Welcome to Birmingham Vision Care!
Thank you for taking the time to visit our site. We are confident you will find the care and expertise you need here at Birmingham Vision Care. Our experienced doctors and staff will help you achieve and maintain clear vision by using the latest technology and processes to check the health of your eyes and the quality of your vision. We look forward to meeting with you and discussing how we can help you and your family achieve and maintain great vision and overall eye health. Our patients come from all over Oakland, Macomb and Wayne counties to access the best in eye care services at our state-of-the-art Bloomfield Township facility.
Our staff offers comprehensive vision examinations to all ages and specializes in the diagnosis and treatment of a wide array of eye diseases, conditions, and problems. As part of our comprehensive eye exam we determine our patients need for prism, this is useful in the treatment of binocular disorders and patients who have trouble with eye alignment. For more information you can visit the Vision Development Center. We also offer a wide variety of fashionable frames and many types of contact lenses.
We look forward to meeting with you and discussing how we can help you and your family achieve and maintain great vision and overall eye health.
Our Latest Blog Posts
Congratulations to Dr. Kuzniar who won the George Mertz Contact Lens Residency award for her efforts last year during her residency at Indiana University working with specialty scleral contact lenses!
Click here to see Dr. Kuzniar and all of the 2017 Johnson & Johnson Vision Residency Award recipients.
On Aug. 21 a solar eclipse will be visible across North America, and several optometry organizations have offered advice on how to view the event safely.
According to the American Optometric Association, it is safe to look directly at the sun only during the totality of the eclipse, when the moon entirely blocks the sun’s face. This will occur for only a few minutes in certain parts of the country that fall on the total solar eclipse path.
For safe viewing in other parts of the country or during other phases of the eclipse, the AOA recommends special-purpose filters, such as eclipse glasses that meet the ISO 12312-2 international standard.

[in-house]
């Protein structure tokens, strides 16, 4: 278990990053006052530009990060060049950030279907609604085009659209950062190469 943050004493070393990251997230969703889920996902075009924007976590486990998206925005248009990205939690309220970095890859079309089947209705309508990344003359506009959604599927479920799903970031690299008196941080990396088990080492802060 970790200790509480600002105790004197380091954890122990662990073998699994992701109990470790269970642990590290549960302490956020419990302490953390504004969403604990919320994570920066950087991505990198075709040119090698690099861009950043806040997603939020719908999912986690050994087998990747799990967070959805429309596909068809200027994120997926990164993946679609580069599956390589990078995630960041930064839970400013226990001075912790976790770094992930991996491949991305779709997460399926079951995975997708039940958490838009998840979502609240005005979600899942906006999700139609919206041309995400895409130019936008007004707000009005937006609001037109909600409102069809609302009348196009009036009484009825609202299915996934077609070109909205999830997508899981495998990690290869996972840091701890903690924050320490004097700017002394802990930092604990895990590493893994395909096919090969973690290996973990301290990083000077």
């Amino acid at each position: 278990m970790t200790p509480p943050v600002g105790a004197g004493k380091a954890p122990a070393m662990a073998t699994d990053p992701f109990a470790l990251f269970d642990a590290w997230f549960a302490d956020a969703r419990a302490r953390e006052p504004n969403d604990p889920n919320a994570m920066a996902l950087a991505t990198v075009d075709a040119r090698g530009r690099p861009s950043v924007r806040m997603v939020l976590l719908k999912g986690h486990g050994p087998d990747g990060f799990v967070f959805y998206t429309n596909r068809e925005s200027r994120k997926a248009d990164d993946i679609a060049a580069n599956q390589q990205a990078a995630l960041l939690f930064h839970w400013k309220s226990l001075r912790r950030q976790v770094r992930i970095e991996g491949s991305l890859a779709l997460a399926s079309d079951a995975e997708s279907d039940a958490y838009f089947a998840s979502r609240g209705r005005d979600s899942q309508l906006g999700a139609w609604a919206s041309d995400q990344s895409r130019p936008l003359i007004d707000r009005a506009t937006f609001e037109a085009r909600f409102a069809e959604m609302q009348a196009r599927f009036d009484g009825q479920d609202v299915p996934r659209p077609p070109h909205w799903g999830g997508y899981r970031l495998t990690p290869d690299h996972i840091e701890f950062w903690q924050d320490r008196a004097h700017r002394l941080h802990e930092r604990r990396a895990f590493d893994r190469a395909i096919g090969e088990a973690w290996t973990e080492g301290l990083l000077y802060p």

Looking at the solar eclipse, except during totality, can cause solar retinopathy, which may not be recognized until after the damage occurs, according to a press release from Prevent Blindness. Additionally, distorted vision or altered color vision may result from looking at a solar eclipse without proper eye protection.
Joseph P. Shovlin, OD, FAAO, president of the American Academy of Optometry and a member of the Primary Care Optometry News Editorial Board, warned that homemade filters or sunglasses, even extremely dark ones, are not suitable protection during a solar eclipse.
Rachel Bishop, MD, chief of the National Eye Institute Consult Service, said in a press release from the institute. “Devices such as pinhole projectors allow you to watch an indirect image, which is safe and still exciting.”
This is the first solar eclipse in the continental U.S. in 38 years and is expected to be the most viewed ever, Shovlin said.
Our office will be closed from July 1st through July 5th.
We will resume our regular business hours on Thursday, July 6th at 8:30am.
Our Office Hours
|Monday||9:00am – 5:00pm|
|Tuesday||9:00am – 7:00pm|
|Wednesday||9:00am – 7:00pm|
|Thursday||8:30am – 5:00pm|
|Friday||8:30am – 5:00pm|
|Saturday||8:00am – 1:00pm|
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Please note that due to privacy laws, we may not discuss medical information via this forum. Please call the office with these questions.